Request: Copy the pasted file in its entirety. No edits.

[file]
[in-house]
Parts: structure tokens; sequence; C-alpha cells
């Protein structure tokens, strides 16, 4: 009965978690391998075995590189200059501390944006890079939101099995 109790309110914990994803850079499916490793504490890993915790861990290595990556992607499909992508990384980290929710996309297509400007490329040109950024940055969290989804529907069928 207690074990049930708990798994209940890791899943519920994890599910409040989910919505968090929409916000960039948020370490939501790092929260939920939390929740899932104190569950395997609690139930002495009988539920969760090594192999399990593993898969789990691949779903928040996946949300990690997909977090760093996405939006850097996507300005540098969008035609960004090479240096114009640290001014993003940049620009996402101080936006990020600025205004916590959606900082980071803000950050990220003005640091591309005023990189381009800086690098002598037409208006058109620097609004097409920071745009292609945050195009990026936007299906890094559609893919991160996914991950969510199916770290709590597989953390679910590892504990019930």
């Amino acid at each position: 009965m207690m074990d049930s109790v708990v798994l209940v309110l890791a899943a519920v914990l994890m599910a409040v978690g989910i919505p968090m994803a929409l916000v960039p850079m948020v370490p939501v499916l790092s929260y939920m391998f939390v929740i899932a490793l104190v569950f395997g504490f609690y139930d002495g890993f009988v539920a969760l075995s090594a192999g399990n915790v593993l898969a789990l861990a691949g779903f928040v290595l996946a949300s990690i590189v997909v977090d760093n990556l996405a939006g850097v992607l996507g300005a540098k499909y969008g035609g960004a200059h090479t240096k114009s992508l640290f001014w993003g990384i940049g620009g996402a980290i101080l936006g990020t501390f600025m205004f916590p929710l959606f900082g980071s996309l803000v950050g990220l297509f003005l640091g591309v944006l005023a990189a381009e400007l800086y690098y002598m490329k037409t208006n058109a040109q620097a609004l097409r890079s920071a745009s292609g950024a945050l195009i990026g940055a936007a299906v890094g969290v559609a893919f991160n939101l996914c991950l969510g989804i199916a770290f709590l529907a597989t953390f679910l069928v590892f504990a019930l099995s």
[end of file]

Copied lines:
[in-house]
Parts: structure tokens; sequence; C-alpha cells
């Protein structure tokens, strides 16, 4: 009965978690391998075995590189200059501390944006890079939101099995 109790309110914990994803850079499916490793504490890993915790861990290595990556992607499909992508990384980290929710996309297509400007490329040109950024940055969290989804529907069928 207690074990049930708990798994209940890791899943519920994890599910409040989910919505968090929409916000960039948020370490939501790092929260939920939390929740899932104190569950395997609690139930002495009988539920969760090594192999399990593993898969789990691949779903928040996946949300990690997909977090760093996405939006850097996507300005540098969008035609960004090479240096114009640290001014993003940049620009996402101080936006990020600025205004916590959606900082980071803000950050990220003005640091591309005023990189381009800086690098002598037409208006058109620097609004097409920071745009292609945050195009990026936007299906890094559609893919991160996914991950969510199916770290709590597989953390679910590892504990019930």
């Amino acid at each position: 009965m207690m074990d049930s109790v708990v798994l209940v309110l890791a899943a519920v914990l994890m599910a409040v978690g989910i919505p968090m994803a929409l916000v960039p850079m948020v370490p939501v499916l790092s929260y939920m391998f939390v929740i899932a490793l104190v569950f395997g504490f609690y139930d002495g890993f009988v539920a969760l075995s090594a192999g399990n915790v593993l898969a789990l861990a691949g779903f928040v290595l996946a949300s990690i590189v997909v977090d760093n990556l996405a939006g850097v992607l996507g300005a540098k499909y969008g035609g960004a200059h090479t240096k114009s992508l640290f001014w993003g990384i940049g620009g996402a980290i101080l936006g990020t501390f600025m205004f916590p929710l959606f900082g980071s996309l803000v950050g990220l297509f003005l640091g591309v944006l005023a990189a381009e400007l800086y690098y002598m490329k037409t208006n058109a040109q620097a609004l097409r890079s920071a745009s292609g950024a945050l195009i990026g940055a936007a299906v890094g969290v559609a893919f991160n939101l996914c991950l969510g989804i199916a770290f709590l529907a597989t953390f679910l069928v590892f504990a019930l099995s």